To hold or sell canola?
By Samuel Reichstein
13th October, 2021
As has been well publicised, canola prices are extreme and with harvest just around the corner, growers are anxious to get the crop off and convert it into dollars. Given the current price, it appears to be a simple decision for growers to sell off the header to capture these high prices and lock in a great margin. Naturally, there will always be the temptation to hold off selling, in the optimism that prices could continue go higher, so why not wait another week? Whilst there is nothing to stop prices rallying further, a quick look at the market structure will provide some caution to those that are tempted to hold for further upside. Both Canadian and European futures markets are inverted, meaning that the spot price is higher than the price for future deliveries. Specifically looking at the European Matif Rapeseed Futures, as at writing, there is an 11 Euro (AUD 17/mt) inverse between the Feb 22 and May 22 contracts, and then a further 100 Euro (AUD 160/mt) inverse between the May 22 and August 22 contracts. What does this mean for domestic canola prices?
The impact depends on the ability for the market to move seed to port and export it to meet delivery against these contracts. With a big cereal crop, this will be challenging for the market, particularly given like canola, wheat and barley will be competing for the same export capacity. With a 5 million tonne canola crop to be harvested, assuming that not all the exportable surplus of canola can be exported prior to February, once exporters have their fill for spot shipments, domestic prices will move to pricing against the May 22 Matif contract. Furthermore, once export capacity is sold prior to May and the exporters and crushers have their fill, any exportable surplus of canola will be facing a steep inverse to compete against new crop production from the Northern Hemisphere, particularly the Ukrainian and Russian crop which will be harvested in August, followed by the rest of Europe and Canada in September.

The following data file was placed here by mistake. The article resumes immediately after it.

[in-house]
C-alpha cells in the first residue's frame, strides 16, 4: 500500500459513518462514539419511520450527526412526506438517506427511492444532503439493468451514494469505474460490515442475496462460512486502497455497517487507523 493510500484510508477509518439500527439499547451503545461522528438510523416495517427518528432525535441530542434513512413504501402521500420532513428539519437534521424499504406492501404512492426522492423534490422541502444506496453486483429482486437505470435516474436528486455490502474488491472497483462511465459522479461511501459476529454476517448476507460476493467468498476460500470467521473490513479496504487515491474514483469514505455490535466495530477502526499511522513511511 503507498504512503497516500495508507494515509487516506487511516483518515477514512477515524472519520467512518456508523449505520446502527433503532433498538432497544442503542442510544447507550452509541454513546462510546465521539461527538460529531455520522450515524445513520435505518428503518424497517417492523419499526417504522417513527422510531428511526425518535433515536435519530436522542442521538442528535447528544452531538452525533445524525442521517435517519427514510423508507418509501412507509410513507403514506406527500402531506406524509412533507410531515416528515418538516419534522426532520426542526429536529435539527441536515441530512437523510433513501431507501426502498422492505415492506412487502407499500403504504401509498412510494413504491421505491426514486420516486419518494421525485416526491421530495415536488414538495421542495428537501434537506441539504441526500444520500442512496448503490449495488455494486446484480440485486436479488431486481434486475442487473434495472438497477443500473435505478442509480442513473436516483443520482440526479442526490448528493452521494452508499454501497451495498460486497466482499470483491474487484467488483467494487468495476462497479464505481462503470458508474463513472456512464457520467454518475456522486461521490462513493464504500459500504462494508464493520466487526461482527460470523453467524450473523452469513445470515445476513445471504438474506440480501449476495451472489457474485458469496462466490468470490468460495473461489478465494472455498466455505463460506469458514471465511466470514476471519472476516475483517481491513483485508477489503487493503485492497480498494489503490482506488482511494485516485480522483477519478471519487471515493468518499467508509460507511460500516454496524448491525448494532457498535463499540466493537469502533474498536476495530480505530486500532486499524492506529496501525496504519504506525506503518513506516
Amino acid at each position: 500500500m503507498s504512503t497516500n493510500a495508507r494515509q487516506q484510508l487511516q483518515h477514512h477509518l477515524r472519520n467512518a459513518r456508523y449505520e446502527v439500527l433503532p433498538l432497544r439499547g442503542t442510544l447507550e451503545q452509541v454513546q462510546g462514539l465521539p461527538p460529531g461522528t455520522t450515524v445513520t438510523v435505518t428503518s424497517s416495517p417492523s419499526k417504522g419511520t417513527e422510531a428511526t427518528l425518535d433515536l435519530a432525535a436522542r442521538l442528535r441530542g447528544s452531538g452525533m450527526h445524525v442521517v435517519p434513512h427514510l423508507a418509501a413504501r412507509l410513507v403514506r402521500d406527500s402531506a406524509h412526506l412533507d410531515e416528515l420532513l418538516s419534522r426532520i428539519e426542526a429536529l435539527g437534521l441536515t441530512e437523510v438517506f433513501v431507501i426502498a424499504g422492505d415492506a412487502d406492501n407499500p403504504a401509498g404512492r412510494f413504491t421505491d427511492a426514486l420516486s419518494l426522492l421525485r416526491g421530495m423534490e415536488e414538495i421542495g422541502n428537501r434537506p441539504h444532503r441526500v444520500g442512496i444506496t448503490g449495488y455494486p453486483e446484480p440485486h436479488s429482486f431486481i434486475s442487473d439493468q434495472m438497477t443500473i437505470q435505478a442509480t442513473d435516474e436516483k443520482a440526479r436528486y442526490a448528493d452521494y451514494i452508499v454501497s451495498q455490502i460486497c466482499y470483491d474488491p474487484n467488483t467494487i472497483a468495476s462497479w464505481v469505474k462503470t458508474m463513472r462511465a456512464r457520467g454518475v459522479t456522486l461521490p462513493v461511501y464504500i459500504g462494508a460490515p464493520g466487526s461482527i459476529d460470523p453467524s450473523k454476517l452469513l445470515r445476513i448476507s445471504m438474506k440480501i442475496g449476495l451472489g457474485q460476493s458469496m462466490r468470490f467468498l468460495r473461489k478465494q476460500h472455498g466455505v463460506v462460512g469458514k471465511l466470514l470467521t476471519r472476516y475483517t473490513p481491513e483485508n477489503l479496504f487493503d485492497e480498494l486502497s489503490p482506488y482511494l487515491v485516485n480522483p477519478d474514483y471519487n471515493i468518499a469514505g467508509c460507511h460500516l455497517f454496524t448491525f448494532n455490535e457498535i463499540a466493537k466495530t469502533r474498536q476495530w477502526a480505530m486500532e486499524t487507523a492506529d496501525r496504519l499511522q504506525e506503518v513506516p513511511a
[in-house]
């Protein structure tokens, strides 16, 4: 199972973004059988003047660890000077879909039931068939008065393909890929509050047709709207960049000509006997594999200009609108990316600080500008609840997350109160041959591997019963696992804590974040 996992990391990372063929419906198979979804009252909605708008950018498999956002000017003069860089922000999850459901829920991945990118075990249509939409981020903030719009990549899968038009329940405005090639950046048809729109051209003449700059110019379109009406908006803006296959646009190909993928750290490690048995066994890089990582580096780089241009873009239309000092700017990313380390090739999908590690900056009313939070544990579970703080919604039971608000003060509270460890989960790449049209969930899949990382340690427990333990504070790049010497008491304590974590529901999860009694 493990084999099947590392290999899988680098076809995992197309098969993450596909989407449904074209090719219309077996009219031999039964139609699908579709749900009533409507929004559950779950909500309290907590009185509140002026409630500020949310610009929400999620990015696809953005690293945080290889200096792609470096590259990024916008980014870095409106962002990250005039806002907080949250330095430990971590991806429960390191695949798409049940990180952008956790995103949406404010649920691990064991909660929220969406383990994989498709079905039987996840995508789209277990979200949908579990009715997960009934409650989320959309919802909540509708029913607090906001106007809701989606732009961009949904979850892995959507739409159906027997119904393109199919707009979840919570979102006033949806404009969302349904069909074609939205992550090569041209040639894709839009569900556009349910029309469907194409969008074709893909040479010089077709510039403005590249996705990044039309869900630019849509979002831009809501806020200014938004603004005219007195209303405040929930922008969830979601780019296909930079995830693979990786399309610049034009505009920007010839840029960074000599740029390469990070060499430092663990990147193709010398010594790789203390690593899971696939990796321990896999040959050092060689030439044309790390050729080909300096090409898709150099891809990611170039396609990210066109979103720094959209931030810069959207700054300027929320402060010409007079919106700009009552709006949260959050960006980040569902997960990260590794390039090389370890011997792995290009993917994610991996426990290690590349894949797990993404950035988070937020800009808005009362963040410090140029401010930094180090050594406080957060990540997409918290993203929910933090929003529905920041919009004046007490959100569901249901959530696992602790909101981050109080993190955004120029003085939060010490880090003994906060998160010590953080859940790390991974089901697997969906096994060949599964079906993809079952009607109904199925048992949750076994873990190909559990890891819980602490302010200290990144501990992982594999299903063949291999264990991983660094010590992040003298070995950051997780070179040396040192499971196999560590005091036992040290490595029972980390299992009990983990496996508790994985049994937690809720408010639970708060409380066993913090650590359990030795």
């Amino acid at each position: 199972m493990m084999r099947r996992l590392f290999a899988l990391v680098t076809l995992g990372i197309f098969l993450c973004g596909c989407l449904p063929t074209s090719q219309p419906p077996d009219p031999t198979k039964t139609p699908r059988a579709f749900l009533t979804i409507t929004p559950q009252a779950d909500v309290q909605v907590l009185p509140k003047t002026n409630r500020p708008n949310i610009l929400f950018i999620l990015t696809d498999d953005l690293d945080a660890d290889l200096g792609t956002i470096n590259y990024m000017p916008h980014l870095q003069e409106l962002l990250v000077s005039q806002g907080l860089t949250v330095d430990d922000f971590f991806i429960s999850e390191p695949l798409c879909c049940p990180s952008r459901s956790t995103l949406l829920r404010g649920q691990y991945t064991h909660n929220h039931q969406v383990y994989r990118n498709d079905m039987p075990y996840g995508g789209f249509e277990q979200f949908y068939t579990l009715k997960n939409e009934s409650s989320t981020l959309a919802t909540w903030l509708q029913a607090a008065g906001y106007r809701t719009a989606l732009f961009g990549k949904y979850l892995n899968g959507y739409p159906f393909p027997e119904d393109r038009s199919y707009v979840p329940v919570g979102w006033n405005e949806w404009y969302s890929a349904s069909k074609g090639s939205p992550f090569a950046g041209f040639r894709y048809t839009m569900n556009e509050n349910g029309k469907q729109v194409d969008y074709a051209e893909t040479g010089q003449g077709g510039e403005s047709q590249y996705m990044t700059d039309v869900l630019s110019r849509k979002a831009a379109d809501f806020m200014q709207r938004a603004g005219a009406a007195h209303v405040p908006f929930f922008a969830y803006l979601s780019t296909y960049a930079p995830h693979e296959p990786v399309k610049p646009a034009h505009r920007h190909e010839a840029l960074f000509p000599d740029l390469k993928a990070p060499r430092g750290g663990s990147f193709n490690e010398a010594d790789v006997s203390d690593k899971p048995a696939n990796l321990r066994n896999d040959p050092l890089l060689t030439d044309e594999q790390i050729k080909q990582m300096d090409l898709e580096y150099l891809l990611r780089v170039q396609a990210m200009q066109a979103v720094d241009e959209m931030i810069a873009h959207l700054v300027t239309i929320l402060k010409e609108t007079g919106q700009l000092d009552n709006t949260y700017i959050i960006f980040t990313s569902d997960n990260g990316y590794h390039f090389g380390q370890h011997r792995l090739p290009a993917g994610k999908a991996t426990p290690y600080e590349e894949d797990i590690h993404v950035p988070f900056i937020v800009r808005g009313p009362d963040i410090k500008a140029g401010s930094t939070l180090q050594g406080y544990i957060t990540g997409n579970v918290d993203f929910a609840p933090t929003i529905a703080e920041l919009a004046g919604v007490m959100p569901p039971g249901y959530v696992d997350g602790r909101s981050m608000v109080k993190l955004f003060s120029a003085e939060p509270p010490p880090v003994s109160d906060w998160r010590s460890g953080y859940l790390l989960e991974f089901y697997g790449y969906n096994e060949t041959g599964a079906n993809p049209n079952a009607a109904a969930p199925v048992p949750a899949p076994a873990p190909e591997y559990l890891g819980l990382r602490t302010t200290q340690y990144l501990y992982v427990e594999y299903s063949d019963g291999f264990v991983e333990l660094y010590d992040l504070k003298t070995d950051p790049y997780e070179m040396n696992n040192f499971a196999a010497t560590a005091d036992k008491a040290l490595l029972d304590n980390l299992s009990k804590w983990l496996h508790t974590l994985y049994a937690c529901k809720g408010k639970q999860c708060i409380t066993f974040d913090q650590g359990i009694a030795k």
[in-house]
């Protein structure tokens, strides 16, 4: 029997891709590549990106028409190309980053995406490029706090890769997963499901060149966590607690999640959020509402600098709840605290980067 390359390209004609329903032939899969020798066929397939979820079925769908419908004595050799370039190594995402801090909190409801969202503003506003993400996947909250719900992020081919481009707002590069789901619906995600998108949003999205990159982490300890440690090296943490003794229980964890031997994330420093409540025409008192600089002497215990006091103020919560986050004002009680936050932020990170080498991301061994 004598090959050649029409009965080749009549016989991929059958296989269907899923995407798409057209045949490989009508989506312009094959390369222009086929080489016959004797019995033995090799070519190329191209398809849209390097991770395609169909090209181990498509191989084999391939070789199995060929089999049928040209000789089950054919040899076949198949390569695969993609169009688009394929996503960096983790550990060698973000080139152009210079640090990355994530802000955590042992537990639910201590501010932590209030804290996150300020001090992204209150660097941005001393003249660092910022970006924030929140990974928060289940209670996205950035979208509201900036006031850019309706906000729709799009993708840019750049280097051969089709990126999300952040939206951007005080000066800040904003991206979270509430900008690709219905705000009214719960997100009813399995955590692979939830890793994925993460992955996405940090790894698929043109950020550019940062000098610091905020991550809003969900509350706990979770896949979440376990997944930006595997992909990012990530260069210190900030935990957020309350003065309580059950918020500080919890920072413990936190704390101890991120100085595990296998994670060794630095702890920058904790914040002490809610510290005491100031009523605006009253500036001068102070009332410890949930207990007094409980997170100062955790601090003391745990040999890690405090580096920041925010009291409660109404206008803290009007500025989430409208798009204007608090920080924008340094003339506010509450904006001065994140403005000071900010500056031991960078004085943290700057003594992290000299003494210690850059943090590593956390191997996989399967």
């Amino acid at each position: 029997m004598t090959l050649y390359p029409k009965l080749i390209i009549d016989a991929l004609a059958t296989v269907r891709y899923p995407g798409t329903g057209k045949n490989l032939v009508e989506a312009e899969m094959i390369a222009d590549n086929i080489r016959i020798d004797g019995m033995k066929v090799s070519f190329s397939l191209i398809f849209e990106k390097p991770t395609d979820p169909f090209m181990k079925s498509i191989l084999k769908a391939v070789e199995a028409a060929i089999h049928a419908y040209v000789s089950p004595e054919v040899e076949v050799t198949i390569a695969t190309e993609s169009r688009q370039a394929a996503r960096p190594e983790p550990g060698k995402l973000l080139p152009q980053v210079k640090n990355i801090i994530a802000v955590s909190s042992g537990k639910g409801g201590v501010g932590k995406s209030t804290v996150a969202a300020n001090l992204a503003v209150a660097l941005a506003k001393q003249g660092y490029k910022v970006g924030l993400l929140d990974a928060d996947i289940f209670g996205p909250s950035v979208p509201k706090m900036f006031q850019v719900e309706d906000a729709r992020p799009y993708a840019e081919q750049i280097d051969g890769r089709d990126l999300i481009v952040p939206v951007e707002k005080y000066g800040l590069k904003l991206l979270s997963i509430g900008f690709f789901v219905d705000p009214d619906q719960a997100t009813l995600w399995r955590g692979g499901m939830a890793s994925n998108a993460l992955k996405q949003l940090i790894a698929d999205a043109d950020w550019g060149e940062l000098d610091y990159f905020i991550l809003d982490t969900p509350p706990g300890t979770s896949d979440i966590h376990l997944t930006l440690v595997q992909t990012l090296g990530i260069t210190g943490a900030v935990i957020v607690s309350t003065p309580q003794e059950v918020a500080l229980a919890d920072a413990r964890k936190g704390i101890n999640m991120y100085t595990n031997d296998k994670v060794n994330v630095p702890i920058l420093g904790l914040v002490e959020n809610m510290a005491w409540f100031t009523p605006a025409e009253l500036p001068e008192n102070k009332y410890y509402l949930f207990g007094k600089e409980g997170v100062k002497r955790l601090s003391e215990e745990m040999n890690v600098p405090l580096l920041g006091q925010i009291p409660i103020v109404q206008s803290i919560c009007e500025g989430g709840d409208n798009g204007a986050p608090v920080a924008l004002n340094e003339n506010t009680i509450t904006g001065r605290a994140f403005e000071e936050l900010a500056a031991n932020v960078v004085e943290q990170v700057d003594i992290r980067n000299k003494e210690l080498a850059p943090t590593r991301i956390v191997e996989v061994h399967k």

Taking a quick look at 2022 crop prospects, although pricing is lower than that on offer for current crop, growers are still incentivised to plant canola as the price is greater than two times the price of wheat. In Europe, the majority of the crop being a winter crop has already been planted and area is forecast to be higher. The Russian and Ukrainian crop has largely moved to a Spring plant and so will be planted in March and the Canadian crop similarly will be planted in April. Assuming that Canada doesn’t have back-to-back 1 in 50-year droughts, it would be expected that all else being equal, global canola production will rebound for the 22/23 season.
To summarise, a big factor for the domestic canola price will be driven by the ability to move seed out of the country. By holding onto canola in the hope of a further price rise, you will be betting on the ability of the market to export or consume the crop prior to the inverse, or that new crop production domestically or internationally is poor, and the market will move from inverted to a carry structure in order to pay you to hold on to and finance carrying the seed. Naturally, the market will continue to throw curve balls, weather, politics, energy prices and Chinese demand to name a few, so for those prepared to hold, buckle yourselves in and enjoy the ride.
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